"I felt a strange sense of liberation," he wrote.
Was this a last challenge? We thought ourselves hard, very tough, and were perhaps surprised to find how soon fear filled us and displaced that boundless self-confidence; yet finally we crossed over beyond the boundaries of fear into a sort of no-man's land, when life and death seemed irrelevant, abstract terms.
The route lived up to its reputation, giving Desmaison one of the most severe tests of his career. The climbing was never less than extreme and uncertain, and storms and heavy snow engulfed the pair high on the route. Desmaison sustained a fall, miraculously escaping without injury, and some desperate manoeuvres were employed, including a dynamic "one-way" leap for a hold 70 feet above a belay. "If I misjudged the distance, that would be it for both of us – a long freefall to oblivion," he remembered. "I hesitated for a few seconds more; then, both arms outstretched, I flung myself over to the block."
Such was the commitment of this style of climbing and the unimaginable risks necessarily incurred that Ken Wilson, the editor of the English language editions of Desmaison's collected autobiographical works, rejected a simple translation of the rather prosaic original titles, instead rebranding the compendium as Total Alpinism (1982) – a reference to the "total war" doctrine espoused by the German General Erich Ludendorff which admitted only two possible outcomes, total victory or total defeat.
In 1967, Desmaison made the first winter ascent of the Central Pillar of Freney, then the most difficult route on Mont Blanc. He was also active away from the Alps, having made the first ascent of the Himalayan peak of Jannu (7,710m) in 1962. He also continued to undertake climbs that kept him in the public eye, such as a televised climb of the Eiffel Tower in 1964.
Even more striking were the lengths he went to in order to publicise his 1968 ascent of "The Shroud", a steep hanging ice-climb on the north face of the Grandes Jorasses. The ascent of this extremely fierce and significant route took nine days, partly because of the truly fearsome conditions – and partly because he and Robert Flematti hauled heavy broadcasting equipment behind them, allowing them to make daily live transmissions from the wall. It was this close association with the media that would lead to so much controversy during the two incidents that formed defining moments in Desmaison's life.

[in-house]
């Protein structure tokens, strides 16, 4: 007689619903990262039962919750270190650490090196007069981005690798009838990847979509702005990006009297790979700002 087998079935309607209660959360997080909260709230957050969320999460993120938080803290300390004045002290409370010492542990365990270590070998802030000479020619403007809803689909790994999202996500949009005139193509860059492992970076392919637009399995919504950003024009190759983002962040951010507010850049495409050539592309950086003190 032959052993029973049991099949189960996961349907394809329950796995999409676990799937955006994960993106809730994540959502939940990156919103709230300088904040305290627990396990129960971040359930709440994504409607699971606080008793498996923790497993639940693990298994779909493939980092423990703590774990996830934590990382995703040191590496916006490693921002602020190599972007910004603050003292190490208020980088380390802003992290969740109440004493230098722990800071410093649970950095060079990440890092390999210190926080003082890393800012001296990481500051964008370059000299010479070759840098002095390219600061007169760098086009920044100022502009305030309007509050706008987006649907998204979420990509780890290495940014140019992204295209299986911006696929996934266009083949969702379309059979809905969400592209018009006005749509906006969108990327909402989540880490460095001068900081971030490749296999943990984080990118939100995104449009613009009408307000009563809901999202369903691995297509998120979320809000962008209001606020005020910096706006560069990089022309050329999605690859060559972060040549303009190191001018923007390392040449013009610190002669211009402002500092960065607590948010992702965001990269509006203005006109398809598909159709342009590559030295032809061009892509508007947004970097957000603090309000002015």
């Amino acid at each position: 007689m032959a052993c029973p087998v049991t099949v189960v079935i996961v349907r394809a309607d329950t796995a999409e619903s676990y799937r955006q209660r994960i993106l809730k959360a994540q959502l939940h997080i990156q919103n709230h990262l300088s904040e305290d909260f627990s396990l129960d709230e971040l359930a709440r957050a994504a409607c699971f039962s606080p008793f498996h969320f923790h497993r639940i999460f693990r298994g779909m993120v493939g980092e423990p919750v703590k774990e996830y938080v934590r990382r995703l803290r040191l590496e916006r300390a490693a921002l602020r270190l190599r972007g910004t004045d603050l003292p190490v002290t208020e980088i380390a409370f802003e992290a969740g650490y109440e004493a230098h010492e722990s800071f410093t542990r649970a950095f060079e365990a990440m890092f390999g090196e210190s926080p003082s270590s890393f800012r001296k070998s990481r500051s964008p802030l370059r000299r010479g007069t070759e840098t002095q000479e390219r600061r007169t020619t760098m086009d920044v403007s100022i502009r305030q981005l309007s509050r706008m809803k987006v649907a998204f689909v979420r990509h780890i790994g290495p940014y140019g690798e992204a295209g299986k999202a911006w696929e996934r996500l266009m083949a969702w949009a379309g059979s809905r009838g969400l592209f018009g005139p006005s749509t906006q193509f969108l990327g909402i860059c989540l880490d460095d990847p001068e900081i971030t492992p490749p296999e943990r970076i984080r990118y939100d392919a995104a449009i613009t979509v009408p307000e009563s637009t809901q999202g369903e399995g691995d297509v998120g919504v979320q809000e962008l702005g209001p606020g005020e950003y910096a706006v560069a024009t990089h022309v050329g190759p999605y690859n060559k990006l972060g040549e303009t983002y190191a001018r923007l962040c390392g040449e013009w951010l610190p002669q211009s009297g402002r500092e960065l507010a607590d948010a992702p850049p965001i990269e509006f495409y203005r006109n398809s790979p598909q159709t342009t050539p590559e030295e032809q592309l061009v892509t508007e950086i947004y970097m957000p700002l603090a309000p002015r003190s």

In 1966, Desmaison was expelled from the world's oldest and most prestigious mountain guiding company, the Compagnie des Guides de Chamonix. This followed an "unsanctioned" rescue of two German climbers trapped on the west face of the Petit Dru by himself and the Briton Mick Burke and American Gary Hemming. The company, who had devolved responsibility for mountain rescue to the French National Gendarmerie in 1958, accused Desmaison of having undertaken the rescue as a publicity stunt. (His case was not helped by the fact that he had sold photographs of the rescue to Paris Match.)
But the most controversial event in Desmaison's climbing career occurred five years later during an attempt to pioneer a difficult winter route to the left of the Walker Spur. The climb, with the young aspirant guide Serge Gousseault, turned into a two-week battle for survival as stonefall cut both their ropes and Gousseault developed frostbite and could not continue.
When help finally came, Gousseault had been dead for three days, and Desmaison was informed by medical staff that "according to your medical check-up, you are dead". The incident led to bitter recriminations. Desmaison suspected Maurice Herzog (the famous Annapurna climber who was mayor of Chamonix) of obstructing a prompt rescue as "punishment" for his impetuous actions during the 1966 Dru affair. In response, Desmaison was accused of deliberately spending too much time on the wall in order to court publicity.
In a prolific 40-year climbing career Desmaison would eventually make more than 1,000 climbs (including 114 first ascents). Nevertheless he remained marked by the 1971 tragedy all his life. Reflecting on the price to be paid for success on extreme alpine routes he wrote: "It is for such moments of triumph as this that the mountains exact their pitiless toll. Logic asks why; but the question itself is meaningless. Only the passion and the agony are real."